As of late the media has been flooded with broadcasts, stories, and images providing tips and tricks on how to have the "perfect" holiday whether that be decorations, foods, gifts, or gatherings. These reports are juxtaposed with media news on how damaging social media images are to a person's self-esteem. Images that have been modified to show perfection not only in body shape and size, but cooking, clothing, skin condition, etc. are prolific. How does a person even consider purpose (the what and why) when perfection is the marketing tool of choice?  Mix this into the context of high fuel prices, climate change, inflation at a 39 year high, another Covid-19 variant, out of stock items and chaos swirls like a kite in a cyclone.  No wonder perfection sells. It is nonexistent yet marketed as possible.

My favorite grocery store is indicated by the image. It is small. It has good fruits and vegetables.The selection of what I need is adequate. I can get in and out quickly. And my overall diet has not suffered due to lack of selection. Yes, food is enjoyable as a creative art. Yet, its purpose is to provide nutrients and energy to keep me functioning. Thus I do not need multiple varieties of Mt Dew, a 100 foot aisle of snack foods, or more pasta sauce than I care to consider to make me feel complete and satisfied.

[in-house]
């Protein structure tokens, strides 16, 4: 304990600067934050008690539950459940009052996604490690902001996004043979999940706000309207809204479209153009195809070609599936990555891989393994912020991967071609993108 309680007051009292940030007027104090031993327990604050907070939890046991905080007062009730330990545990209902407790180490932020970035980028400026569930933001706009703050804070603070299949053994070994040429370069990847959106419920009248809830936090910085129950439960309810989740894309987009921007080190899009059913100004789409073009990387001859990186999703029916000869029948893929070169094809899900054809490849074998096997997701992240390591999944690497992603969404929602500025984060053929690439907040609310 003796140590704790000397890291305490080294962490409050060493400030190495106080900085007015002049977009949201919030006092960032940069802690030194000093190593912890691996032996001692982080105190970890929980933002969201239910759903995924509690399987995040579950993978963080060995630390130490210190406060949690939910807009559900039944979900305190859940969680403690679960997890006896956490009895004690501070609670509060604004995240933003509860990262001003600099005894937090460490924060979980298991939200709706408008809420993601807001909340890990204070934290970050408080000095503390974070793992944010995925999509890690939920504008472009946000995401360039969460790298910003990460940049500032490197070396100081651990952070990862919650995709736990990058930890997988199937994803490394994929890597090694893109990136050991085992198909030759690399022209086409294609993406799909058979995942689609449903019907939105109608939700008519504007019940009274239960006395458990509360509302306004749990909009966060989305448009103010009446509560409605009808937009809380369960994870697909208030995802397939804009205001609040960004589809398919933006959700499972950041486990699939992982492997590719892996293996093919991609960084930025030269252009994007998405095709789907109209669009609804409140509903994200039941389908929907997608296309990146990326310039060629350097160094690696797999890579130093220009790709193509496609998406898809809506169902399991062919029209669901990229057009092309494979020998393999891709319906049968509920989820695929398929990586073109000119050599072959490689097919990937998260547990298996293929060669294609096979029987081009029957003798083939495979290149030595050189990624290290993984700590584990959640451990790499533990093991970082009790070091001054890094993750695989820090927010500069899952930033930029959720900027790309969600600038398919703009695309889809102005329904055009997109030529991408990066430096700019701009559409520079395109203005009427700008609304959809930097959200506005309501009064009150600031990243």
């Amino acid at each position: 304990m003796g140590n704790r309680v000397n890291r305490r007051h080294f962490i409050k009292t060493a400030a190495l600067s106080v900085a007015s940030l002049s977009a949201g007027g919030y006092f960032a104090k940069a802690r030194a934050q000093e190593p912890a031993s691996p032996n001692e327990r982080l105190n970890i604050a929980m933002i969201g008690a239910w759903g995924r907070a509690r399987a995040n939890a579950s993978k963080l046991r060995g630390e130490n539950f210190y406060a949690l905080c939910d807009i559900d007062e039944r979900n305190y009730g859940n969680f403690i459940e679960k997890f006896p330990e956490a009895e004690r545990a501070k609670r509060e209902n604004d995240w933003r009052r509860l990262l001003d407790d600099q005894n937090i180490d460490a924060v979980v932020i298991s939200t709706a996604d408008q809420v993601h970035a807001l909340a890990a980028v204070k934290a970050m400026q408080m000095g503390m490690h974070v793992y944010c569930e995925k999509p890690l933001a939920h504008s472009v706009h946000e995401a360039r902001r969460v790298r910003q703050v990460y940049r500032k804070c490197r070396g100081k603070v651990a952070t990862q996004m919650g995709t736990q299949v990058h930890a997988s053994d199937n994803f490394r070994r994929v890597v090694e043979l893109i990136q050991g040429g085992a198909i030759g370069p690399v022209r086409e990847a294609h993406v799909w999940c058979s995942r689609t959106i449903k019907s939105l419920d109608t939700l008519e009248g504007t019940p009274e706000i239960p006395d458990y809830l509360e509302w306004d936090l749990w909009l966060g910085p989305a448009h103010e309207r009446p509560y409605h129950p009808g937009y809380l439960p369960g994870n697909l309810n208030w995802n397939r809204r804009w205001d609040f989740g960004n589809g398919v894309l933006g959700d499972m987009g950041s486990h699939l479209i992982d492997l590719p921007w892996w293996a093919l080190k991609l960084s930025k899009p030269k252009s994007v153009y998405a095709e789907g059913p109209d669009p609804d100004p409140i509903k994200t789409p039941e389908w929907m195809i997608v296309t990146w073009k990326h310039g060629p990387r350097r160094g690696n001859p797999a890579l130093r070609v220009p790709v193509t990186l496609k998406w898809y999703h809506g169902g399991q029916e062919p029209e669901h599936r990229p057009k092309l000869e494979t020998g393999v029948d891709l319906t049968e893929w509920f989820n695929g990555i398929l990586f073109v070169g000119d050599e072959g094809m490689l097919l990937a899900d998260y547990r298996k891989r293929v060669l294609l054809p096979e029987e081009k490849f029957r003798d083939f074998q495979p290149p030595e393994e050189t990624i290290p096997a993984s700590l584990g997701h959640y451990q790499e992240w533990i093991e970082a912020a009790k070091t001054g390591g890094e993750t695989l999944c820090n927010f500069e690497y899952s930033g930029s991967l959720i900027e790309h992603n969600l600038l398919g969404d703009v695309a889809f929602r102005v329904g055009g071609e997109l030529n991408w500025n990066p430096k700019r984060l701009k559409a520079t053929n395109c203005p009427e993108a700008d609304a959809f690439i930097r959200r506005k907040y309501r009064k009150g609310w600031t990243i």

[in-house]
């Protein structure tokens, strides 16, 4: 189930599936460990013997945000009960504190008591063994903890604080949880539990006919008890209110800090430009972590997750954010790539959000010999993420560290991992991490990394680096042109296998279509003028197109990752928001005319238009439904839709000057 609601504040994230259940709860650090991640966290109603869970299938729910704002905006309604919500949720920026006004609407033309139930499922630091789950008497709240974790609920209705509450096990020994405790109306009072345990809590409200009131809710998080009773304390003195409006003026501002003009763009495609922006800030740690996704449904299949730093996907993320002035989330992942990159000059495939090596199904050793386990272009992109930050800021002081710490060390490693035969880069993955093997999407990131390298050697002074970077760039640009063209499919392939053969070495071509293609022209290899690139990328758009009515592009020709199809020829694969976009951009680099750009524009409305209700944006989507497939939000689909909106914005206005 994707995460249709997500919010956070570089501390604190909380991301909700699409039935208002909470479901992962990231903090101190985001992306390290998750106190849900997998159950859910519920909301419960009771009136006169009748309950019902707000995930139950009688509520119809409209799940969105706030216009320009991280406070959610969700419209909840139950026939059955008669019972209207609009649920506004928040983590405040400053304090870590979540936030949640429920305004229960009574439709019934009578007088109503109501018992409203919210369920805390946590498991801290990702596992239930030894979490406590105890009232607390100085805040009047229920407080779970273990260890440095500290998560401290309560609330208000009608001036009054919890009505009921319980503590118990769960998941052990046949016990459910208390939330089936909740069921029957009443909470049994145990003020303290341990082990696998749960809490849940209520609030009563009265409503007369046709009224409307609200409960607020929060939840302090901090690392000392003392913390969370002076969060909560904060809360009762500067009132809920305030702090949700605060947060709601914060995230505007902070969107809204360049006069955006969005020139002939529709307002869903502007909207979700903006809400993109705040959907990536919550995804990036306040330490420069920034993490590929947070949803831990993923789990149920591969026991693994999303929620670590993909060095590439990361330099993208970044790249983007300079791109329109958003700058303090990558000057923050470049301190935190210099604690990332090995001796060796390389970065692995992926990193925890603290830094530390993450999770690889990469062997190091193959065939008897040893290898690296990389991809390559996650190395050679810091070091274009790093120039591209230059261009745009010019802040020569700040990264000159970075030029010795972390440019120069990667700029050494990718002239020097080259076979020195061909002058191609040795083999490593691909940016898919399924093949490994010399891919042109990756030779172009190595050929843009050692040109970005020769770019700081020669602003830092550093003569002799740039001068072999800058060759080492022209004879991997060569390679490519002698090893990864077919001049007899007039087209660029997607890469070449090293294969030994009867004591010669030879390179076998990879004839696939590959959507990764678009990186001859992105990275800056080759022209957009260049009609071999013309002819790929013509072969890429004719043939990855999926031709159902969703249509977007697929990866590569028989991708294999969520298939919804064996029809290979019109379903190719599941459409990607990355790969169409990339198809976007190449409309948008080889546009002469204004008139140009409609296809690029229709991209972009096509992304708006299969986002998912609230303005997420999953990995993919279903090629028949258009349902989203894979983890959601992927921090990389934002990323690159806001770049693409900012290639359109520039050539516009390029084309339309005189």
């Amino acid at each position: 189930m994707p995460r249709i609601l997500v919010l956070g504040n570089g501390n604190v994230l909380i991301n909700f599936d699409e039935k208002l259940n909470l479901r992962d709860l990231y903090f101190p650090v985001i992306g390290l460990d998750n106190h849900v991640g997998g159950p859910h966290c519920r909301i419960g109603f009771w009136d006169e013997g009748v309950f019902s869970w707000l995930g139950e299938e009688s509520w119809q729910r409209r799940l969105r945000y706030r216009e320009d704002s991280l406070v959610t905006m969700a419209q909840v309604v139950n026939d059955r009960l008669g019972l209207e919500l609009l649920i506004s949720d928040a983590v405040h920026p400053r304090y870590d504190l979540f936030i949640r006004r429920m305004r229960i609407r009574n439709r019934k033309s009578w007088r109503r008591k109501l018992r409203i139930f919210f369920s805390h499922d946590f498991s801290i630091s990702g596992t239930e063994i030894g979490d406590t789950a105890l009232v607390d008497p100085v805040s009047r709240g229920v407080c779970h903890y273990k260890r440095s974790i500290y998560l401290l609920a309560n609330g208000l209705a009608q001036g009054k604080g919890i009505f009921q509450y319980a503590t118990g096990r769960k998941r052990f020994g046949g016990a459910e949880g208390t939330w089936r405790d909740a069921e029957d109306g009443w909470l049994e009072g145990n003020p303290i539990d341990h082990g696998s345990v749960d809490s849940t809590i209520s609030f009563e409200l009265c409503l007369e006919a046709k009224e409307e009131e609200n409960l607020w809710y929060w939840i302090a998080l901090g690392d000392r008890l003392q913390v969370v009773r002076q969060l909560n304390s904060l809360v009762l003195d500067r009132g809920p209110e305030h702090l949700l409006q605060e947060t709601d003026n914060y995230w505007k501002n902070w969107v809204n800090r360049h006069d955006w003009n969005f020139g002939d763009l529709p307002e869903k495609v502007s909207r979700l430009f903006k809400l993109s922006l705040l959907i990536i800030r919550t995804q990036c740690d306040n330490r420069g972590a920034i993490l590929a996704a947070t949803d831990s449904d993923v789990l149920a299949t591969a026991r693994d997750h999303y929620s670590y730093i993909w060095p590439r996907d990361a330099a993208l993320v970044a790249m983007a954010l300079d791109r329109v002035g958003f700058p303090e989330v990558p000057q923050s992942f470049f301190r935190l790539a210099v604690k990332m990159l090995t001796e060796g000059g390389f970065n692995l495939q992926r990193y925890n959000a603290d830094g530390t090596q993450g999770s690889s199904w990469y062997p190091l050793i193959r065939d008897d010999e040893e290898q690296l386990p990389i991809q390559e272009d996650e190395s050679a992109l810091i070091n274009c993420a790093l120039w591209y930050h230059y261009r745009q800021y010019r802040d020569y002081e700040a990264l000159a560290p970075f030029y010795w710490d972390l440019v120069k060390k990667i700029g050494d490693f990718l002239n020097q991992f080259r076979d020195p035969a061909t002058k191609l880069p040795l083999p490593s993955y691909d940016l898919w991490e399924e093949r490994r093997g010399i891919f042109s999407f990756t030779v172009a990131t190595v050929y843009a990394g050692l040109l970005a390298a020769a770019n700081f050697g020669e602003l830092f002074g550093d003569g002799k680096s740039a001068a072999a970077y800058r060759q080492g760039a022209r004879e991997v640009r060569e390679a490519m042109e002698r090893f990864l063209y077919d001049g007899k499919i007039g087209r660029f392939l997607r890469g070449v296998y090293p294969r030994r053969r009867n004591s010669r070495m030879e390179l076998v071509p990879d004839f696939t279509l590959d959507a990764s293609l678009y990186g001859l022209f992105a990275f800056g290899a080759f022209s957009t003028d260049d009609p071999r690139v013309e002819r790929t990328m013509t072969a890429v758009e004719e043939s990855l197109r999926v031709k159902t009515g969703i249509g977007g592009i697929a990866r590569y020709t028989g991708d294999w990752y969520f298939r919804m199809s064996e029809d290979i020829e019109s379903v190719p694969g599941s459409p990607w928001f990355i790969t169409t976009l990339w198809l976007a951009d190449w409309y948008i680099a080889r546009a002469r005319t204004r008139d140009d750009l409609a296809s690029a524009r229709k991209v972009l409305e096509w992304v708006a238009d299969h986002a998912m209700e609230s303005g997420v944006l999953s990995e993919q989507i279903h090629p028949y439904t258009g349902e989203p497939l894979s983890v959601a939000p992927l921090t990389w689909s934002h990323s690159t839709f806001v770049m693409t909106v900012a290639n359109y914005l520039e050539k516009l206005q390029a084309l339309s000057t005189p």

Ponder for a moment the Hebrew creation story. Humankind was in Paradise. In other words, everything was perfect. No body image issues. No food issues. No ego concerns. No mention of decorations for their home. All this external perfection, yet they desired something more. Were they looking for purpose and meaning as they chomped into the fruit? It seems following this action humankind has been in search of perfection oftentimes neglecting their purpose.

As it is the season for the Christian birth narrative I cannot find mention of perfection. The cast of characters from Zechariah+Elizabeth to shepherds and Magi all have a purpose, but are devoid of perfection. The purpose is to show us that God desires to remain involved in our human theater, even when lines are forgotten, cues are neglected, and we go totally off script. To me the image of "perfection" during Christmas is a romanticized addition to sell an image and feeling, not to embrace reality. Such imagery is like having a Peloton and using it for photo opportunities to post on social media. 

We have numerous choices every day. I will continue to allow that mantra to stick like velcro in my mind, "Choose purpose over perfect."